Within the framework of cultural policies, there were several sector and civil initiatives to support associations and to promote their active contribution to the cultural sector.  For example, a forum for heritage related associations was organized in 2012 on the occasion of celebrating the month of heritage. In relation to the axis of cultural policies for development, the German National Commission for UNESCO implemented the "CONNEXXIONS"[3] program that aimed at strengthening the role of Tunisian cultural associations in the execution of cultural policies for development, especially within the framework of the International Convention on the Protection and Promotion of the Diversity of Cultural Expressions. Within this framework, several seminars and workshops were organized in 2012 and 2013, including in particular: a seminar on Experience Exchange and the strengthening of the role of cultural associations in local development (2012); the Tunisian Cultural Associations Forum (2013); and workshop on the role of arts in the development of popular districts (2013). The program has contributed to the strengthening of the relations between active cultural associations and to the focus on supporting their contribution to cultural policy and to the democratic movement in general.

Within the axis of building capacity of cultural civil society, five cultural associations from Tunisia have participated in the program "Abbara - 1" of Mawred Thaqafi Foundation (the culture resource[4]) which targeted the operational and managerial empowerment of independent cultural associations with the objective to increase their effectiveness,  through grants dedicated for the program.

Freed from previous barriers to communication within Tunisian civil society, the EU has funded, within the work plan for Tunisia (Neighborhood policy), several initiatives and projects for the benefit of Tunisian civil society, including cultural associations[5]. For example, the project "ARCA" (meaning in Arabic : rising) in cooperation with the German Agency for International cooperation (GIZ) and EU targeted associations in interior areas of the country to develop their capacities in management, projects implementation, and contribution to local development. Other new initiatives that can be said to improve cultural associations role in local development are: the initiative of the citizen journalist (2011), Revolution Festival in Reggueb (2011), and the Human Rights Cinema (2012).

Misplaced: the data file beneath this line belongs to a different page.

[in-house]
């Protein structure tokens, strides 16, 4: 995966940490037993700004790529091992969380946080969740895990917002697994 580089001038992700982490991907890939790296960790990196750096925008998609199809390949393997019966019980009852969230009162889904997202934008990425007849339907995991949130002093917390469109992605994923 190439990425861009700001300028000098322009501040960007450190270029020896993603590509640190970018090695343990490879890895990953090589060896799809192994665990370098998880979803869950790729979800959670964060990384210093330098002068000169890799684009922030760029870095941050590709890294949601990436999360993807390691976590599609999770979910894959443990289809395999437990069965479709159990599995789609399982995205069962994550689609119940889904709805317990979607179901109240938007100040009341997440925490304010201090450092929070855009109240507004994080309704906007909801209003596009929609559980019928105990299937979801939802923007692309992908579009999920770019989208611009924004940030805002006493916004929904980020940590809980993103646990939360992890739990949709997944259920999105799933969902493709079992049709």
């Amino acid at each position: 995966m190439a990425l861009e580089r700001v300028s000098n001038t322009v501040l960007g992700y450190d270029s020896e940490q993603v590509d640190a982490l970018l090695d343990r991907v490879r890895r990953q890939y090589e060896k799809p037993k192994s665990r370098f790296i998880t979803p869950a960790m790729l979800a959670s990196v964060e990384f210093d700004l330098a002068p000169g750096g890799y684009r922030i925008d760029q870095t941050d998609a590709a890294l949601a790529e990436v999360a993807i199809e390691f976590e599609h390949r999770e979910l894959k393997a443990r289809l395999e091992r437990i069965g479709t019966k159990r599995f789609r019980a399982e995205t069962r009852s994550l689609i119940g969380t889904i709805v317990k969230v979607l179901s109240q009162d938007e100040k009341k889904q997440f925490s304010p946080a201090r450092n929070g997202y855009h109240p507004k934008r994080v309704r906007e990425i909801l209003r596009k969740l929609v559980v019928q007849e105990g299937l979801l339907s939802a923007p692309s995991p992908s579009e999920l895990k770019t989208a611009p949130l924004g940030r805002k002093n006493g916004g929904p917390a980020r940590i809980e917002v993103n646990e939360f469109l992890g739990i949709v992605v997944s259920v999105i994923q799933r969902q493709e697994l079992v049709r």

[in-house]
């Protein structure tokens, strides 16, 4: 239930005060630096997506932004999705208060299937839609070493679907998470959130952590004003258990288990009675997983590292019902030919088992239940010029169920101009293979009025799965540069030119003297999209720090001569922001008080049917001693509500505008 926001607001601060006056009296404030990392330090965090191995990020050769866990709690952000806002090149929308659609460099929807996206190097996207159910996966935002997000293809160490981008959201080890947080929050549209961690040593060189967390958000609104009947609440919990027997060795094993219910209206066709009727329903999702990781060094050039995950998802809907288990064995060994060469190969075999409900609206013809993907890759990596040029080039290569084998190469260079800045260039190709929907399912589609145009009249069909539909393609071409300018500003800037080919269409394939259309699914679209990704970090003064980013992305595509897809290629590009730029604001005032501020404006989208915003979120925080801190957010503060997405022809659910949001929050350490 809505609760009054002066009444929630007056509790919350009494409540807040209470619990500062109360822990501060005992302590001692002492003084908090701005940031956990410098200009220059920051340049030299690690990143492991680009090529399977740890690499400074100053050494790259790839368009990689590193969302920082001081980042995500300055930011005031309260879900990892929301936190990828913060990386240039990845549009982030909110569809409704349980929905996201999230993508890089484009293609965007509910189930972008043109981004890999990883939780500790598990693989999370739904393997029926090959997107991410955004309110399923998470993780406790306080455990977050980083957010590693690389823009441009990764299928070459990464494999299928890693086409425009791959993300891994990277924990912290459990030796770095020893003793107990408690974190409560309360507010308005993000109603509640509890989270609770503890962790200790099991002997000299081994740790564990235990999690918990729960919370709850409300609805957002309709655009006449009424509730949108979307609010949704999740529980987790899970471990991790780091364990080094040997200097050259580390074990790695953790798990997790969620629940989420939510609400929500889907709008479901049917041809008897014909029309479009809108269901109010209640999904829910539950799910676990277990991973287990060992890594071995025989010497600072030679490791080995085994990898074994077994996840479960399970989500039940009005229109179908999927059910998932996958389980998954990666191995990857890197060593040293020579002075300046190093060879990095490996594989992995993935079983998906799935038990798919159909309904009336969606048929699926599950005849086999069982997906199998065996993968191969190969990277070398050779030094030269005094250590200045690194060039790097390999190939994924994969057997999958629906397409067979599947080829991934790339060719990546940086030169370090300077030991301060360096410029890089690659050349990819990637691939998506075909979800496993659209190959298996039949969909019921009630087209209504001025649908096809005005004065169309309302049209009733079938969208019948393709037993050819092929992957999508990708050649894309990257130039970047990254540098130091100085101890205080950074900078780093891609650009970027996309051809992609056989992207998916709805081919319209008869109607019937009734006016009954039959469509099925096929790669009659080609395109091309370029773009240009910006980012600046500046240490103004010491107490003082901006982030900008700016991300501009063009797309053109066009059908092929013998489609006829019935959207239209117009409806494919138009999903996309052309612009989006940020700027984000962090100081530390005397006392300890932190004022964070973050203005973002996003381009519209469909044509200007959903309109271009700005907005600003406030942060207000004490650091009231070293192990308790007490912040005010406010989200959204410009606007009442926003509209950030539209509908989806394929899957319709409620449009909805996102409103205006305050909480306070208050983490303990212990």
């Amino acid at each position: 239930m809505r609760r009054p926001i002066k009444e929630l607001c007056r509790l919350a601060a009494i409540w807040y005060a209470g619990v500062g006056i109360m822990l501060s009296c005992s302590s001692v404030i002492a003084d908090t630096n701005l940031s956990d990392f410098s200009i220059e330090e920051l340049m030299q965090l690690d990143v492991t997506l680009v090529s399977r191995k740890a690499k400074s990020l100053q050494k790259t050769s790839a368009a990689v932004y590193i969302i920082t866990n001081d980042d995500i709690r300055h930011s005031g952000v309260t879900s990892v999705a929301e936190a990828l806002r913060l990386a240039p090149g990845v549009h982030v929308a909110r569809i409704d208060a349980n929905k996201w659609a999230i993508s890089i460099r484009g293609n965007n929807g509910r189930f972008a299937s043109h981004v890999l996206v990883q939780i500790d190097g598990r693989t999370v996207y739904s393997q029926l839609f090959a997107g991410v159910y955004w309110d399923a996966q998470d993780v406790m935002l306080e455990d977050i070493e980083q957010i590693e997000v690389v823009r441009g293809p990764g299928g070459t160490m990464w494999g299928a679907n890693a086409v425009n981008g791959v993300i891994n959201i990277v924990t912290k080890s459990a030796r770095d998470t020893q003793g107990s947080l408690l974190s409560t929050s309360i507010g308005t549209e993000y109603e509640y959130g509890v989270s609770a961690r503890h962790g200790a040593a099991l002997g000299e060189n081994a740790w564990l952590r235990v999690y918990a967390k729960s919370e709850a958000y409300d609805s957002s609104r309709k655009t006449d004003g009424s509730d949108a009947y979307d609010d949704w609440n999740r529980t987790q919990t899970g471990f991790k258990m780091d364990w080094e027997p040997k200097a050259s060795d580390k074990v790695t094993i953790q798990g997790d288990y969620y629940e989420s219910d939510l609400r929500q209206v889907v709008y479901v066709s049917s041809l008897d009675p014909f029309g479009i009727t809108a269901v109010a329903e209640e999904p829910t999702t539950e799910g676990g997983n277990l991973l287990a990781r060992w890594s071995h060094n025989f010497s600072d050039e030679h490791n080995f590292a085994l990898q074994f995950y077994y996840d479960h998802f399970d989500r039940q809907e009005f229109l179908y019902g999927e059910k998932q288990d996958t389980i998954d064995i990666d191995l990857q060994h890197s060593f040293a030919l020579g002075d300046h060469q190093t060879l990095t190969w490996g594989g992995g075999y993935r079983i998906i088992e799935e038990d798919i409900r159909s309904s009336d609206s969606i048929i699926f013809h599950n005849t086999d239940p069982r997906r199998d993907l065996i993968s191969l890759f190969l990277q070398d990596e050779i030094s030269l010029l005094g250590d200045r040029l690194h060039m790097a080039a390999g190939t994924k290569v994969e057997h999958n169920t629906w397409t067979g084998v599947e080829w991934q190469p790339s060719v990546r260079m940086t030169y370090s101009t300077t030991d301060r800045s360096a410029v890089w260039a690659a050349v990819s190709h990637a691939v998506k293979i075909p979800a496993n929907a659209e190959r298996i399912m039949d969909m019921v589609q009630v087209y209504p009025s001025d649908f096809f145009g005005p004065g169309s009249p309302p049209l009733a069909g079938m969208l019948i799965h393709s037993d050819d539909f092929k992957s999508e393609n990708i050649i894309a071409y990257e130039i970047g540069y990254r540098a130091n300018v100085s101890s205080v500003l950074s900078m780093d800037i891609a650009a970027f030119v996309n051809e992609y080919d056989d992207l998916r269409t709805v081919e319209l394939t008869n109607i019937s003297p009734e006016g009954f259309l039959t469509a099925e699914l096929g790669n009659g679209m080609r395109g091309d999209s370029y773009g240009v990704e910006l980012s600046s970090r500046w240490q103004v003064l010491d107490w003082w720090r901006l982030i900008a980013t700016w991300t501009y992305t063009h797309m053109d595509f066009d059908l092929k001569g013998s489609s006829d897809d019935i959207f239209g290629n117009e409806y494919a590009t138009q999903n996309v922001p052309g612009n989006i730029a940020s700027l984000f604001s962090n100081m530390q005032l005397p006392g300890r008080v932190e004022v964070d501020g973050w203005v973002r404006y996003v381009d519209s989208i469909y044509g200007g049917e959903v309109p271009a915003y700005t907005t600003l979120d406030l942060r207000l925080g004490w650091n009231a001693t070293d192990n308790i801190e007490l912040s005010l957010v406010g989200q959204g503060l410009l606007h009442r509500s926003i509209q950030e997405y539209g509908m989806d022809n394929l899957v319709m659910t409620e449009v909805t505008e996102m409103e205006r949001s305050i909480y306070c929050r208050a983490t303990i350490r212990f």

The ongoing new dynamics contributed to promoting the role of cultural associations in Tunisia that previously were confined only to arts based organizations (e.g. amateur theatre associations – the Tunisian theater federation) and linked with ministry funding. Currently, the culture sector associations are in a restructuring and a reorganizing phase toward developing their capacities in management, funding, networking and in reaching their associations’ mission. The Tunisian civil society in the cultural sector needs national and international support to bring the necessary independence and efficiency that enable its real positioning in the new social and political map of Tunisia.   



[1]CIVICUS indicator is the result of an international non-governmental initiative that aims to follow-up civil society in the world and citizen participation in associative action (For more details: https://civicus.org/csi/index.php )

[2]See note 55

[3]“ CONNEXXIONS” Programme (German Commission for UNESCO) at : http://www.unesco.de/connexxions.html?L=2

[5]List of civil society projects in Tunisia (European Union - 2012)  (In French)at : http://eeas.europa.eu/delegations/tunisia/projects/list_of_projects/stecivile_fr.htm


Chapter published: 05-05-2015